The second tool is the substitution-ecodesign-recycling trio. Because it is a battery manufacturer and not an automobile manufacturer, Tesla knows that 65% of nickel production, a metal exported in particular from Russia and a major component of battery cathodes along with cobalt, is captured by stainless steel production. As a result, Tesla has been replacing nickel and cobalt in its batteries with iron for two years. It is already able to equip up to 70% of its cars with this abundant metallurgy…but manufactured in China. Given its lead, Tesla may be building half of the 100 million electric vehicles sold worldwide each year in 30 years. If 70% or more carry iron rather than nickel batteries, there will be even less of a shortage of the metal as other Chinese innovations are already substituting profuse sodium for lithium, pending other more abundant and efficient materials, such as sulphur cathodes. Ecodesign, which facilitates the recycling of metals ad infinitum and profitably, will support the whole process. Europe is committed to the battery industry, but it is leaving the leadership of these alternative solutions to Asia – to China in particular, whereas a war economy should give priority to these alternative innovations.
The third tool is the constitution of strategic stocks. In France, this would require a concerted effort by a strategic State aware of its dependencies and clear-sighted indutries, and a real Ministry of Planning to decide who finances them, who uses them and in what circumstances. Building from scratch such a stock of sovereignty for the long term while navigating at sight in the speculative short term will be complicated, because the government and the administration have neither the understanding nor the financial or human resources to manage it. Only a few corporates are building stocks, provided their boards are willing to create and manage them.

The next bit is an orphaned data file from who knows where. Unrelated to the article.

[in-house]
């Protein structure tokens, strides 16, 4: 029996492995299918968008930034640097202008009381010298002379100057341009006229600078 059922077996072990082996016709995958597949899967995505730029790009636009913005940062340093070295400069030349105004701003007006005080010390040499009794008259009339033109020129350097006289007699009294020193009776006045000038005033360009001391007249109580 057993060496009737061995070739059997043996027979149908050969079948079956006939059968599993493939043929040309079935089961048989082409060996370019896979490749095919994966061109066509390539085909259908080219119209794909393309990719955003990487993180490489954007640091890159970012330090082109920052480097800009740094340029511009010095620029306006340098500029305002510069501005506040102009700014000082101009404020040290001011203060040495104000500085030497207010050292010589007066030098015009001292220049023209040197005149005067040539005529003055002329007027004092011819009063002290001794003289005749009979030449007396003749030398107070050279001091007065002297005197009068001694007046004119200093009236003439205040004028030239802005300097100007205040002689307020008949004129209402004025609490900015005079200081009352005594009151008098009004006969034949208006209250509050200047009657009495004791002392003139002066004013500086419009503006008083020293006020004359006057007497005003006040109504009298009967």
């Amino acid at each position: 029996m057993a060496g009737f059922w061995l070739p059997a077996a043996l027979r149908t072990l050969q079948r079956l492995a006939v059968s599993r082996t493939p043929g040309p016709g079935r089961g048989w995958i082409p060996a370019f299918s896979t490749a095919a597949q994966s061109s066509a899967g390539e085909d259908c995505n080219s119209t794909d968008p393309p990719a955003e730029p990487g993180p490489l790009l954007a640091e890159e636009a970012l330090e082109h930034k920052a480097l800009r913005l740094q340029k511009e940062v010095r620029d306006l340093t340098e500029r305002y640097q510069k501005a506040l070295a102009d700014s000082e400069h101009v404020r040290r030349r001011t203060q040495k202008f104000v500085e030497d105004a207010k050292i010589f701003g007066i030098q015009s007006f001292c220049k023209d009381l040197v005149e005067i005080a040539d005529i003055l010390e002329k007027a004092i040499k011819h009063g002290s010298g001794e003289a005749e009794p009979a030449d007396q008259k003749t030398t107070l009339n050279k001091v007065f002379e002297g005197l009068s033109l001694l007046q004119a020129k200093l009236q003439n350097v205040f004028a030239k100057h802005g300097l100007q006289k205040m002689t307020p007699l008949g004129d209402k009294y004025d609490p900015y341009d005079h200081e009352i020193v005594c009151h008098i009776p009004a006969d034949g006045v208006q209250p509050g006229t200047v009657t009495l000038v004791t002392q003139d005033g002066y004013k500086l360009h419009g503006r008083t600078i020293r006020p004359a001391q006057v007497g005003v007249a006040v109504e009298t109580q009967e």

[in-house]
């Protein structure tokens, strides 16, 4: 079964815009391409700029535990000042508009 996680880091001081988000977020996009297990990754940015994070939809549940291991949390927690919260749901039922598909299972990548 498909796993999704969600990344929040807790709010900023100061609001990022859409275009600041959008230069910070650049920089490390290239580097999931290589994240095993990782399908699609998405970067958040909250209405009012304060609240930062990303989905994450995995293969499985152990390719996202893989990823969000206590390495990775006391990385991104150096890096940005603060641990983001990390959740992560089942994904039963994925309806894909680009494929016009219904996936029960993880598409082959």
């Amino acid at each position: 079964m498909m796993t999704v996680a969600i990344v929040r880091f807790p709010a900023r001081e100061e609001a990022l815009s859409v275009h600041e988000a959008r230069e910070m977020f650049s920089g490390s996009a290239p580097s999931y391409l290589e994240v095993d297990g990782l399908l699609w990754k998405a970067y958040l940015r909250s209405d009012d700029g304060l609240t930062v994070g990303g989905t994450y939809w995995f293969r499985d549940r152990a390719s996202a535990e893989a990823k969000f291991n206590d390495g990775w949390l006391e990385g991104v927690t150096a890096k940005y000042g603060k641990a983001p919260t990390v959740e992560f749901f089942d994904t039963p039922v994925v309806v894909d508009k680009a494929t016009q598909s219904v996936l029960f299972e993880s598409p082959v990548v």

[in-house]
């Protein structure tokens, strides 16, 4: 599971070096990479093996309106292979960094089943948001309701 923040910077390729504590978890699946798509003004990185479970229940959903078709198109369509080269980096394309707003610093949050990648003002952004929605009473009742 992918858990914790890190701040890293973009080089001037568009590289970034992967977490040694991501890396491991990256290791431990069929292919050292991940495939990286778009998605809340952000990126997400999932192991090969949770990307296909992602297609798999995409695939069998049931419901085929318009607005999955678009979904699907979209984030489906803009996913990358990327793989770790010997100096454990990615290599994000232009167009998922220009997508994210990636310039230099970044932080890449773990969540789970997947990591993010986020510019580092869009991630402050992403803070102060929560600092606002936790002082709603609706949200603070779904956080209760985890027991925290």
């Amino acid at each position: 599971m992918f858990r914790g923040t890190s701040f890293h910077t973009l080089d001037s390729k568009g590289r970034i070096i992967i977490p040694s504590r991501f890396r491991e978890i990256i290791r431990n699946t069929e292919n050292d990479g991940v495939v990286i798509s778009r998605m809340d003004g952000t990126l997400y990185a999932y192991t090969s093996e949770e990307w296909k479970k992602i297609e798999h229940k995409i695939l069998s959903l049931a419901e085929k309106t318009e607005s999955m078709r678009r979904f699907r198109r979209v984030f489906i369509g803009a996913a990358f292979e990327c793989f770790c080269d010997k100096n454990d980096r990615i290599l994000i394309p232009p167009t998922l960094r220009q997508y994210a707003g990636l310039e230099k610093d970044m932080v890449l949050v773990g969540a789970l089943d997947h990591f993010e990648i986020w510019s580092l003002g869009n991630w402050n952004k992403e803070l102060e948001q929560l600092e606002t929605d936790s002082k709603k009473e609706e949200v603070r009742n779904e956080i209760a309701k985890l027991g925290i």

The fourth tool is to revive national production. On March 31, Washington activated the Defense Production Act, designed to encourage domestic production of materials used for batteries of electric vehicles. France could also adopt a mining and metallurgy doctrine and dare to responsibly exploit its metropolitan deposits of tungsten, titanium, lithium, tin, antimony, copper… And resurrect its metallurgy of strategic metals, whose deindustrialization has founded colossal fortunes, such as that of the metallurgist Comptoir-Lyon-Alemand-Louyot, whose last known owner was Fimalac. Such a war economy on a European scale could aim at a mining independence of about 50%, against 5% at present.
The Russian invasion has not triggered any real shortage. But, in the longer term, without finances, without technologies, without partners, Russia will become a comodities random and marginalized producer. But its exile can be erased if we trade the current conformism for metallurgical and mining dynamism. This has not been thought of or done, at any time, for over forty years. The time has come to eliminate this French industrial curse.